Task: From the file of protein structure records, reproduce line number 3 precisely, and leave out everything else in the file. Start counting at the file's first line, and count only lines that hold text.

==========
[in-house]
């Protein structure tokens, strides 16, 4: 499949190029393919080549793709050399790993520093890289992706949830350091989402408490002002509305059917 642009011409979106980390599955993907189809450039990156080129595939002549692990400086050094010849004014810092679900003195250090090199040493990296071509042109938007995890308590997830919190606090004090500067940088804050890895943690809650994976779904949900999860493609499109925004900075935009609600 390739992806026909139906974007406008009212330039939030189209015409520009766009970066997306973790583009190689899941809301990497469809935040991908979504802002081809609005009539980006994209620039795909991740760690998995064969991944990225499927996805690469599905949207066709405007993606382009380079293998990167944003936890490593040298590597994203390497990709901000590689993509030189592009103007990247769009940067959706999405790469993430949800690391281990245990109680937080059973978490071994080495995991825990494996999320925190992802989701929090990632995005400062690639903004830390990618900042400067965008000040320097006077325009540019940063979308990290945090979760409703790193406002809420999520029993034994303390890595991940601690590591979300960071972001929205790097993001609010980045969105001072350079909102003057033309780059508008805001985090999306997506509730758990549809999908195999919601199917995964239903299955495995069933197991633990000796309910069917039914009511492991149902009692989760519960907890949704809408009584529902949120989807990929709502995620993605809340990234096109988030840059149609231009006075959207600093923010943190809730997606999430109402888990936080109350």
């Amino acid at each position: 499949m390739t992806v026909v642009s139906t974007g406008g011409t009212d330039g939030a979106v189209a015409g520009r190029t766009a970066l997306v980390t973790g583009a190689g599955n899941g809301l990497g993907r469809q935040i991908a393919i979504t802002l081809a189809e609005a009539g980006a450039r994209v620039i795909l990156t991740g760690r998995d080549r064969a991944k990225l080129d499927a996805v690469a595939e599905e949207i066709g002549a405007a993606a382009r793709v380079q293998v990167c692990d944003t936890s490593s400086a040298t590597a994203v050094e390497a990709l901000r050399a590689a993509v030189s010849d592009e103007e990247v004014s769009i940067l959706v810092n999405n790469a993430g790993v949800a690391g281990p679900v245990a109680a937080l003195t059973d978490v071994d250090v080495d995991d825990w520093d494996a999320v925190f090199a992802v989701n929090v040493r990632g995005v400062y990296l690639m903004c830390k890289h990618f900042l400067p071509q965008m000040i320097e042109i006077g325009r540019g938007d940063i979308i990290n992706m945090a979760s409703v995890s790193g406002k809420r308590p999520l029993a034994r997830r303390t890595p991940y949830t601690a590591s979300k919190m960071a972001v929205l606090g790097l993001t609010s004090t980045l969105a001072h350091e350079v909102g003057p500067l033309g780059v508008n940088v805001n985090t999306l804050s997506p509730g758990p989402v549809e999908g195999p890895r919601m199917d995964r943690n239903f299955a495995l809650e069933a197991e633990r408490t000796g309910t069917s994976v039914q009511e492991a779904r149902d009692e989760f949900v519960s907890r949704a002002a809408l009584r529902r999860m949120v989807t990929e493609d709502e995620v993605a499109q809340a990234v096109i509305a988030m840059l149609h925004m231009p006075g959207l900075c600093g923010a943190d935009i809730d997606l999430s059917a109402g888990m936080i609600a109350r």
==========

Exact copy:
């Amino acid at each position: 499949m390739t992806v026909v642009s139906t974007g406008g011409t009212d330039g939030a979106v189209a015409g520009r190029t766009a970066l997306v980390t973790g583009a190689g599955n899941g809301l990497g993907r469809q935040i991908a393919i979504t802002l081809a189809e609005a009539g980006a450039r994209v620039i795909l990156t991740g760690r998995d080549r064969a991944k990225l080129d499927a996805v690469a595939e599905e949207i066709g002549a405007a993606a382009r793709v380079q293998v990167c692990d944003t936890s490593s400086a040298t590597a994203v050094e390497a990709l901000r050399a590689a993509v030189s010849d592009e103007e990247v004014s769009i940067l959706v810092n999405n790469a993430g790993v949800a690391g281990p679900v245990a109680a937080l003195t059973d978490v071994d250090v080495d995991d825990w520093d494996a999320v925190f090199a992802v989701n929090v040493r990632g995005v400062y990296l690639m903004c830390k890289h990618f900042l400067p071509q965008m000040i320097e042109i006077g325009r540019g938007d940063i979308i990290n992706m945090a979760s409703v995890s790193g406002k809420r308590p999520l029993a034994r997830r303390t890595p991940y949830t601690a590591s979300k919190m960071a972001v929205l606090g790097l993001t609010s004090t980045l969105a001072h350091e350079v909102g003057p500067l033309g780059v508008n940088v805001n985090t999306l804050s997506p509730g758990p989402v549809e999908g195999p890895r919601m199917d995964r943690n239903f299955a495995l809650e069933a197991e633990r408490t000796g309910t069917s994976v039914q009511e492991a779904r149902d009692e989760f949900v519960s907890r949704a002002a809408l009584r529902r999860m949120v989807t990929e493609d709502e995620v993605a499109q809340a990234v096109i509305a988030m840059l149609h925004m231009p006075g959207l900075c600093g923010a943190d935009i809730d997606l999430s059917a109402g888990m936080i609600a109350r």